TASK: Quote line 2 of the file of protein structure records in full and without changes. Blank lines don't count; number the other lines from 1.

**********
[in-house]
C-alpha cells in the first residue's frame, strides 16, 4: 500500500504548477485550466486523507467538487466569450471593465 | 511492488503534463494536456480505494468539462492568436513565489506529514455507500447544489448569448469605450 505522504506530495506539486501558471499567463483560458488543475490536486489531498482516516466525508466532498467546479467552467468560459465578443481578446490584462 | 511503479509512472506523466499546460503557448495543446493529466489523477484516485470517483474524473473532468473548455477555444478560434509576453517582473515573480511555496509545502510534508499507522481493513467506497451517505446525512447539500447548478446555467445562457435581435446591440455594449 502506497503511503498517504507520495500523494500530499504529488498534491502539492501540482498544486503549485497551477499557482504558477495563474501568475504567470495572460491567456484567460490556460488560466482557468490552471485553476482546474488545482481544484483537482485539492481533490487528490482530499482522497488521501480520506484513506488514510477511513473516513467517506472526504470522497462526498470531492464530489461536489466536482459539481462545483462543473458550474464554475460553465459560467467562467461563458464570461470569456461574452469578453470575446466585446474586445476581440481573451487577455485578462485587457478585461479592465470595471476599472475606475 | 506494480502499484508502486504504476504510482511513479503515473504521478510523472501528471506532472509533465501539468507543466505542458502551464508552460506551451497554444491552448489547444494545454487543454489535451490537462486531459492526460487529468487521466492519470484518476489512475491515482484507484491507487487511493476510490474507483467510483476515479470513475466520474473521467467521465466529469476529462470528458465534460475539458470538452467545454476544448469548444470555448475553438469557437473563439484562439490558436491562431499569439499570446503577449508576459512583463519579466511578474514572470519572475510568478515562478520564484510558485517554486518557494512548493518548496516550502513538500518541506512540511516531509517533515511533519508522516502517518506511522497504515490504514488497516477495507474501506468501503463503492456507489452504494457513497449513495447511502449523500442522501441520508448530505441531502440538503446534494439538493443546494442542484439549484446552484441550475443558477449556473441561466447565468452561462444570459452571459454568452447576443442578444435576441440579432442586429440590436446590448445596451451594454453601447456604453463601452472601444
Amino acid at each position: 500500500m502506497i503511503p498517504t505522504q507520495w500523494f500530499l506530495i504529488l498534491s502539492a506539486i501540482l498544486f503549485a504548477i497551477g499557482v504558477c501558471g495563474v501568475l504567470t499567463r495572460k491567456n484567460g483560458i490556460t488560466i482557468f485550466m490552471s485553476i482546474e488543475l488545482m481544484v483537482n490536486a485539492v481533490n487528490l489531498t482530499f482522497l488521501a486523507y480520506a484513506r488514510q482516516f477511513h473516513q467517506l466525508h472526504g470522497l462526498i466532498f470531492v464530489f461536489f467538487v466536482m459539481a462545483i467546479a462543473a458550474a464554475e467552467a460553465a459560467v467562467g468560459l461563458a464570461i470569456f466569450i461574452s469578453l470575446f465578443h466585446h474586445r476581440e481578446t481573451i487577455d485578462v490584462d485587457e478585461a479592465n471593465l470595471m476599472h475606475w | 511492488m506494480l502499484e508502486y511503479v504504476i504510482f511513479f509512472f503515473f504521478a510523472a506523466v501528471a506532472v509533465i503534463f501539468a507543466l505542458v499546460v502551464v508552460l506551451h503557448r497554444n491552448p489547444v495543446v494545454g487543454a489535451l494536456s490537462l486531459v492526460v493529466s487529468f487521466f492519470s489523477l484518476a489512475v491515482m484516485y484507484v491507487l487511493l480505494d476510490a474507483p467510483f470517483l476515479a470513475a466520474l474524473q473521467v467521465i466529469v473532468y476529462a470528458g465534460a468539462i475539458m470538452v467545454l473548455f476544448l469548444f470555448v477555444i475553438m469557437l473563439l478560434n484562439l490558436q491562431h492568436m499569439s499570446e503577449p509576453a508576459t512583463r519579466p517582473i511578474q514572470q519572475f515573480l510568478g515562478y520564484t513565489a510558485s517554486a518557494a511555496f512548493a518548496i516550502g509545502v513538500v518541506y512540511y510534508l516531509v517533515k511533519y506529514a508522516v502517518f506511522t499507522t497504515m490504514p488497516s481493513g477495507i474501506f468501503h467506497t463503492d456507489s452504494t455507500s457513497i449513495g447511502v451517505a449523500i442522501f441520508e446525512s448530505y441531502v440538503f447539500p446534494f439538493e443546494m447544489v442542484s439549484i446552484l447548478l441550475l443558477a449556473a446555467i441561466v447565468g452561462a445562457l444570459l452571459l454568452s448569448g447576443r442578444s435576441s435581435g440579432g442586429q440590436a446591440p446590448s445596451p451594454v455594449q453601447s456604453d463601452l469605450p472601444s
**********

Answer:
C-alpha cells in the first residue's frame, strides 16, 4: 500500500504548477485550466486523507467538487466569450471593465 | 511492488503534463494536456480505494468539462492568436513565489506529514455507500447544489448569448469605450 505522504506530495506539486501558471499567463483560458488543475490536486489531498482516516466525508466532498467546479467552467468560459465578443481578446490584462 | 511503479509512472506523466499546460503557448495543446493529466489523477484516485470517483474524473473532468473548455477555444478560434509576453517582473515573480511555496509545502510534508499507522481493513467506497451517505446525512447539500447548478446555467445562457435581435446591440455594449 502506497503511503498517504507520495500523494500530499504529488498534491502539492501540482498544486503549485497551477499557482504558477495563474501568475504567470495572460491567456484567460490556460488560466482557468490552471485553476482546474488545482481544484483537482485539492481533490487528490482530499482522497488521501480520506484513506488514510477511513473516513467517506472526504470522497462526498470531492464530489461536489466536482459539481462545483462543473458550474464554475460553465459560467467562467461563458464570461470569456461574452469578453470575446466585446474586445476581440481573451487577455485578462485587457478585461479592465470595471476599472475606475 | 506494480502499484508502486504504476504510482511513479503515473504521478510523472501528471506532472509533465501539468507543466505542458502551464508552460506551451497554444491552448489547444494545454487543454489535451490537462486531459492526460487529468487521466492519470484518476489512475491515482484507484491507487487511493476510490474507483467510483476515479470513475466520474473521467467521465466529469476529462470528458465534460475539458470538452467545454476544448469548444470555448475553438469557437473563439484562439490558436491562431499569439499570446503577449508576459512583463519579466511578474514572470519572475510568478515562478520564484510558485517554486518557494512548493518548496516550502513538500518541506512540511516531509517533515511533519508522516502517518506511522497504515490504514488497516477495507474501506468501503463503492456507489452504494457513497449513495447511502449523500442522501441520508448530505441531502440538503446534494439538493443546494442542484439549484446552484441550475443558477449556473441561466447565468452561462444570459452571459454568452447576443442578444435576441440579432442586429440590436446590448445596451451594454453601447456604453463601452472601444